Hey, good morning! You look fabulous.
Welcome to the end of the week. Microsoft's second day of its annual conference was a more interesting one.It's trying to bridge your PC and phone, and we get to see what's next for Windows 10. Meanwhile, a Russian blogger was given a suspended jail sentence for playing Pokémon Go in a church. We also unveil The Engadget Experience, an event coming this November, aimed at exploring a new creative revolution, involving virtual reality, augmented reality and everything in between.
Microsoft just rolled out a big update for Windows 10, but there's another one on the way later this year. Read on to find out more details, but we're expecting to see the debut of Fluent Design System (aka Project Neon) and a OneDrive Files On-Demand setup that blurs the line between cloud and local storage. There's also Microsoft Graph and, oh yeah, Linux in the Windows Store.
Microsoft's push into being the connective glue between all of your devices is realized in Graph. The aim is to make all things Microsoft work seamlessly, whether you're on an iPhone, an Android device or a Windows PC. Timeline will keep a record of everything you've done on your PC, whether that involves apps, files or websites. Clipboard will let you copy and paste from PC to your smartphone keyboard, while Cortana will offer up suggestions when you log off your PC and unlock your phone.
As Microsoft gets ready to stretch across devices and beyond screens, it's nudging software developers to think in new ways. To that end, it has established a set of rules for its new Fluent Design System that will help overhaul the old flat-rectangle interface we've seen before. So far, it's mostly concept art, but depth, material, light, scale and motion are all critical to prepare for a day when these objects are floating in an augmented reality environment.
If we're going to navigate through Windows in VR/AR/MR environments, we'll probably need more than a mouse and keyboard. Enter these new Mixed Reality controllers that use inside-out tracking and support headsets from various PC manufacturers. We don't have a retail price yet, but Acer will bundle them with its VR headset for an additional $100 on top of the standard $299 price.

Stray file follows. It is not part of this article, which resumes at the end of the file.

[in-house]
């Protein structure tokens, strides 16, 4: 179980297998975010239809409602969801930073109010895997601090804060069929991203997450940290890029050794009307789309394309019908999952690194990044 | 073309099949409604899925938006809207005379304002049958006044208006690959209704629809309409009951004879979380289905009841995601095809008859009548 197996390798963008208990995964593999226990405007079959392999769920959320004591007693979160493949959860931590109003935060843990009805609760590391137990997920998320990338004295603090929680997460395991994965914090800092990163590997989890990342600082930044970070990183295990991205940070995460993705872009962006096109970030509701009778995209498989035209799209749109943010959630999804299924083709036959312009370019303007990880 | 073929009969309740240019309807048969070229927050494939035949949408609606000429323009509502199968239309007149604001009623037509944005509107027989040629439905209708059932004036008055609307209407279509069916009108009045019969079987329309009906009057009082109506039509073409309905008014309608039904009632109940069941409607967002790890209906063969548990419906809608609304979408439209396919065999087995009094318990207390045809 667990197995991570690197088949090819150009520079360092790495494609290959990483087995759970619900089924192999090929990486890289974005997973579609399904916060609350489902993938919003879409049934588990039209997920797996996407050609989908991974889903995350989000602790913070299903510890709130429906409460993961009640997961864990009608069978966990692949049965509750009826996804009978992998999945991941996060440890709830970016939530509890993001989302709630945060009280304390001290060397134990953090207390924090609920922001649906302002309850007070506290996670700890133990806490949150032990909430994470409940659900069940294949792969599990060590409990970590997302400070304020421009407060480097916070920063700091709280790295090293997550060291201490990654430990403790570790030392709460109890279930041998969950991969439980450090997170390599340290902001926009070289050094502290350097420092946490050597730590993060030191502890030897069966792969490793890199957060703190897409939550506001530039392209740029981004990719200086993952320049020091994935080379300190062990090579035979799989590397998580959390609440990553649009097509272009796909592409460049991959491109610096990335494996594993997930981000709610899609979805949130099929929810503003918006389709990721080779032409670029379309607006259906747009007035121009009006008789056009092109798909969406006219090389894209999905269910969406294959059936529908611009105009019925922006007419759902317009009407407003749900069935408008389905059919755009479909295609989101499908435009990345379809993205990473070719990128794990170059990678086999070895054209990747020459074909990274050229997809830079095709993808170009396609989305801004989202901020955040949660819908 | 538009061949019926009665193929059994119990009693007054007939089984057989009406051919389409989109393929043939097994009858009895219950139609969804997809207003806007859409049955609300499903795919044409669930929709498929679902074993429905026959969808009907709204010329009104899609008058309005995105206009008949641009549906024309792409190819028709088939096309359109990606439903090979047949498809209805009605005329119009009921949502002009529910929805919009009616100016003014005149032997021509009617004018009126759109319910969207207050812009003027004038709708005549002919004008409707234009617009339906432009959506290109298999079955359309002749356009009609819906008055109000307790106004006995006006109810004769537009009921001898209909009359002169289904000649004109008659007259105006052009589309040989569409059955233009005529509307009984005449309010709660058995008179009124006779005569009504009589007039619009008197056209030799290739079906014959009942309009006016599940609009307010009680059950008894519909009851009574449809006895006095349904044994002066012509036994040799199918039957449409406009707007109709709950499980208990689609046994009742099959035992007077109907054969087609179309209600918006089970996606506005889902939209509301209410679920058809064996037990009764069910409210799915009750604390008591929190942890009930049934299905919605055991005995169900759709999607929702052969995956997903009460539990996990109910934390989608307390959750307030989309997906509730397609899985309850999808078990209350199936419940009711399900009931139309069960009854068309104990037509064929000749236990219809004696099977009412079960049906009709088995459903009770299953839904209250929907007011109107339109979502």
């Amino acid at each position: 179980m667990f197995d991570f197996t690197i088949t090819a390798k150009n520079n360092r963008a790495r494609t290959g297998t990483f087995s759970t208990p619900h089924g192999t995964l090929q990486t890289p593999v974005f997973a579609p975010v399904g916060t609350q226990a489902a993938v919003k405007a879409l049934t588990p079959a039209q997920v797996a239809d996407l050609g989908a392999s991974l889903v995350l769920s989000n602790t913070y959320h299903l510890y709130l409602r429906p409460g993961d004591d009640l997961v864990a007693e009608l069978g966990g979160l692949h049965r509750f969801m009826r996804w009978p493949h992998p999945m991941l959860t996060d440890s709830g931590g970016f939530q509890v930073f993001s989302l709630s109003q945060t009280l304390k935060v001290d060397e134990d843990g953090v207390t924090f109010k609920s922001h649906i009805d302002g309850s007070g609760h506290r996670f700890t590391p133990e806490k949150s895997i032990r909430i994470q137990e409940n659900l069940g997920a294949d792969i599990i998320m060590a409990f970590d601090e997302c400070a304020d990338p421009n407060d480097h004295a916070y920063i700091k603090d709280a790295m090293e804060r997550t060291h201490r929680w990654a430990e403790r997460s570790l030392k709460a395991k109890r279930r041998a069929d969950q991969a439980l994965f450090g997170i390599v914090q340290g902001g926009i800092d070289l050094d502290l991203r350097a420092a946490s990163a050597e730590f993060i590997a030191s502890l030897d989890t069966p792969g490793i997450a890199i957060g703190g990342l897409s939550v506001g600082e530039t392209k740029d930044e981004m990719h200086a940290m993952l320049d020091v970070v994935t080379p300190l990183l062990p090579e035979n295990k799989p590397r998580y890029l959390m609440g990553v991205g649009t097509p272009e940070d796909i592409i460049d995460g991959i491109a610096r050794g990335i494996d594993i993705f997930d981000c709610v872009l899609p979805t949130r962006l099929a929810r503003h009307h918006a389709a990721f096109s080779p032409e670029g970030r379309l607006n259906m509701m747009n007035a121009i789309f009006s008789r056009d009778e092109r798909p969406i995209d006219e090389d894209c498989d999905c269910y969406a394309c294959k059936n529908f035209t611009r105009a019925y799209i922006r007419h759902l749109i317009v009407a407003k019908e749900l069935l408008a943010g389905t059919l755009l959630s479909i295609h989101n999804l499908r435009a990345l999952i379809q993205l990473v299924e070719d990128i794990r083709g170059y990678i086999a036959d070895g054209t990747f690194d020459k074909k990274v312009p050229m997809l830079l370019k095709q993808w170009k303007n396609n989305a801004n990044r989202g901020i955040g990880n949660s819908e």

With technologies such as augmented reality, virtual reality and artificial intelligence finally reaching the mainstream, we're on the cusp of a creative revolution. New mediums have given birth to a new class of artists, entertainers, filmmakers and musicians, limited only by their access to and understanding of technology. Despite this explosion in creative possibilities, however, artists and technologists often exist in distinct, isolated worlds.
During The Engadget Experience on November 16th in Los Angeles, we'll attempt to bridge the gap between these often disparate worlds through a series of talks, interviews, screenings and installations. We've also gathered a small committee of technology and art tastemakers to award five grants of up to $100,000 a piece toward the production of ongoing or original works addressing the theme of alternate realities. Read more about it here.
Fossil wants to offer consumers more smartwatch choices since not everyone likes the same style of watch. Pictured above, is Skagen's Hagen Connected Steel-Mesh, a $220 hybrid smartwatch with a traditional design and features such as activity tracking, sleep monitoring and support for phone notifications. Fossil's hybrid pieces have another thing in common: they come with a standard, replaceable coin-cell battery. Essentially, you just have to worry about downloading the companion app to keep track of your data.
This security camera moves beyond the rest by integrating 3D vision developed for self-driving cars and an Intelligence AI service. That way, instead of just recording and watching for motion, it can recognize all of the people and pets in your household, to keep track of their activities when you're not home. For example, you can set it up to notice if the dog walker shows up on time and it will identify them using facial recognition. All of this data is apparently guarded with encryption and deleted after 30 days. If you're interested in becoming your own big brother, preorders are available starting at $399.
But wait, there's more...
- Microsoft will offer three flavors of Linux in the Windows Store
- Russian blogger found guilty of playing 'Pokémon Go' in church
- Apple helps you crush the 'gram with 'How to shoot on iPhone 7' videos
- NASA's mission to Mars includes a year-long stay on the moon
- Trump signs executive order for sweeping review of US cybersecurity
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